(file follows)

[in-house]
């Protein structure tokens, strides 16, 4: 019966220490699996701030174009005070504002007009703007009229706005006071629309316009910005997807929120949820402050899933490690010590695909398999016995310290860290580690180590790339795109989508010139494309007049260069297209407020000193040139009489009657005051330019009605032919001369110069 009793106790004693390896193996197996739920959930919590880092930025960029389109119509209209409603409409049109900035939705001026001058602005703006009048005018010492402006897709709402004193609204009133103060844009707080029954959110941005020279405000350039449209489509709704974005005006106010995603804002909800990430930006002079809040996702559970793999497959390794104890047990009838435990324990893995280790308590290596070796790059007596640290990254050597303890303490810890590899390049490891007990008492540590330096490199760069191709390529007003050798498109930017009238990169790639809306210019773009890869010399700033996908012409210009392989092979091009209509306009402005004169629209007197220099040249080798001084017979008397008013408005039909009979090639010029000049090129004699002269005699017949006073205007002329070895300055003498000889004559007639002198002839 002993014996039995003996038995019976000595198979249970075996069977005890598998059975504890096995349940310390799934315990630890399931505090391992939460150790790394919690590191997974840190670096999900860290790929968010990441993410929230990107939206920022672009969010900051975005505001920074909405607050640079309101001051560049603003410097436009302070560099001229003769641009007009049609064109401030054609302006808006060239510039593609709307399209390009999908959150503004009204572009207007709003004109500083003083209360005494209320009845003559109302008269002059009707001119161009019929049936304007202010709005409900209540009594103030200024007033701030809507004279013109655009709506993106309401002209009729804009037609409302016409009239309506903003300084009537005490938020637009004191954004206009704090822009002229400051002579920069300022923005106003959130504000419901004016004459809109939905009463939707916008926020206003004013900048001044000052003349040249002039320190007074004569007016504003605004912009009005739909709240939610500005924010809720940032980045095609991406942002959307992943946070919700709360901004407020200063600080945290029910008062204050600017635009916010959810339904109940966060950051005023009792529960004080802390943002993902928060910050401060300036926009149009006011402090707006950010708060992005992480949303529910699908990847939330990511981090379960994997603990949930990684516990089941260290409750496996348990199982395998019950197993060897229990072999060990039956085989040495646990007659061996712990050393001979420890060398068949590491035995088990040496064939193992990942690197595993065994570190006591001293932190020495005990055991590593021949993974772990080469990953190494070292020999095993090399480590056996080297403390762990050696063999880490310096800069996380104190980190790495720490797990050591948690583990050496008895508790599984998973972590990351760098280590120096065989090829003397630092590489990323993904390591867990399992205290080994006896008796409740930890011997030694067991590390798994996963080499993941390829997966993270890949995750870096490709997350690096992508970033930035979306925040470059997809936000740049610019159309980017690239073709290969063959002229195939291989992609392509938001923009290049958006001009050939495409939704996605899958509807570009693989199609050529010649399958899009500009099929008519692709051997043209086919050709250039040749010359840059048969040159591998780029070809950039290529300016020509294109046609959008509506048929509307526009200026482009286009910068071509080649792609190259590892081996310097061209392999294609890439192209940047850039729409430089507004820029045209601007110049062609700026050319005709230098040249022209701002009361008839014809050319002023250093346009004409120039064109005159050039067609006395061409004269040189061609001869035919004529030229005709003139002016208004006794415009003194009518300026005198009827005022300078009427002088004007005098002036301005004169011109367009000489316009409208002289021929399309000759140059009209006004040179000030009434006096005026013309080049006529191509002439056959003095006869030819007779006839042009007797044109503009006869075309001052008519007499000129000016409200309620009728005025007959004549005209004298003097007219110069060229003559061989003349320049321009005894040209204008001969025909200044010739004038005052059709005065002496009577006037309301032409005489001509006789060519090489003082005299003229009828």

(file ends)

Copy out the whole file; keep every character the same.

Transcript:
[in-house]
């Protein structure tokens, strides 16, 4: 019966220490699996701030174009005070504002007009703007009229706005006071629309316009910005997807929120949820402050899933490690010590695909398999016995310290860290580690180590790339795109989508010139494309007049260069297209407020000193040139009489009657005051330019009605032919001369110069 009793106790004693390896193996197996739920959930919590880092930025960029389109119509209209409603409409049109900035939705001026001058602005703006009048005018010492402006897709709402004193609204009133103060844009707080029954959110941005020279405000350039449209489509709704974005005006106010995603804002909800990430930006002079809040996702559970793999497959390794104890047990009838435990324990893995280790308590290596070796790059007596640290990254050597303890303490810890590899390049490891007990008492540590330096490199760069191709390529007003050798498109930017009238990169790639809306210019773009890869010399700033996908012409210009392989092979091009209509306009402005004169629209007197220099040249080798001084017979008397008013408005039909009979090639010029000049090129004699002269005699017949006073205007002329070895300055003498000889004559007639002198002839 002993014996039995003996038995019976000595198979249970075996069977005890598998059975504890096995349940310390799934315990630890399931505090391992939460150790790394919690590191997974840190670096999900860290790929968010990441993410929230990107939206920022672009969010900051975005505001920074909405607050640079309101001051560049603003410097436009302070560099001229003769641009007009049609064109401030054609302006808006060239510039593609709307399209390009999908959150503004009204572009207007709003004109500083003083209360005494209320009845003559109302008269002059009707001119161009019929049936304007202010709005409900209540009594103030200024007033701030809507004279013109655009709506993106309401002209009729804009037609409302016409009239309506903003300084009537005490938020637009004191954004206009704090822009002229400051002579920069300022923005106003959130504000419901004016004459809109939905009463939707916008926020206003004013900048001044000052003349040249002039320190007074004569007016504003605004912009009005739909709240939610500005924010809720940032980045095609991406942002959307992943946070919700709360901004407020200063600080945290029910008062204050600017635009916010959810339904109940966060950051005023009792529960004080802390943002993902928060910050401060300036926009149009006011402090707006950010708060992005992480949303529910699908990847939330990511981090379960994997603990949930990684516990089941260290409750496996348990199982395998019950197993060897229990072999060990039956085989040495646990007659061996712990050393001979420890060398068949590491035995088990040496064939193992990942690197595993065994570190006591001293932190020495005990055991590593021949993974772990080469990953190494070292020999095993090399480590056996080297403390762990050696063999880490310096800069996380104190980190790495720490797990050591948690583990050496008895508790599984998973972590990351760098280590120096065989090829003397630092590489990323993904390591867990399992205290080994006896008796409740930890011997030694067991590390798994996963080499993941390829997966993270890949995750870096490709997350690096992508970033930035979306925040470059997809936000740049610019159309980017690239073709290969063959002229195939291989992609392509938001923009290049958006001009050939495409939704996605899958509807570009693989199609050529010649399958899009500009099929008519692709051997043209086919050709250039040749010359840059048969040159591998780029070809950039290529300016020509294109046609959008509506048929509307526009200026482009286009910068071509080649792609190259590892081996310097061209392999294609890439192209940047850039729409430089507004820029045209601007110049062609700026050319005709230098040249022209701002009361008839014809050319002023250093346009004409120039064109005159050039067609006395061409004269040189061609001869035919004529030229005709003139002016208004006794415009003194009518300026005198009827005022300078009427002088004007005098002036301005004169011109367009000489316009409208002289021929399309000759140059009209006004040179000030009434006096005026013309080049006529191509002439056959003095006869030819007779006839042009007797044109503009006869075309001052008519007499000129000016409200309620009728005025007959004549005209004298003097007219110069060229003559061989003349320049321009005894040209204008001969025909200044010739004038005052059709005065002496009577006037309301032409005489001509006789060519090489003082005299003229009828």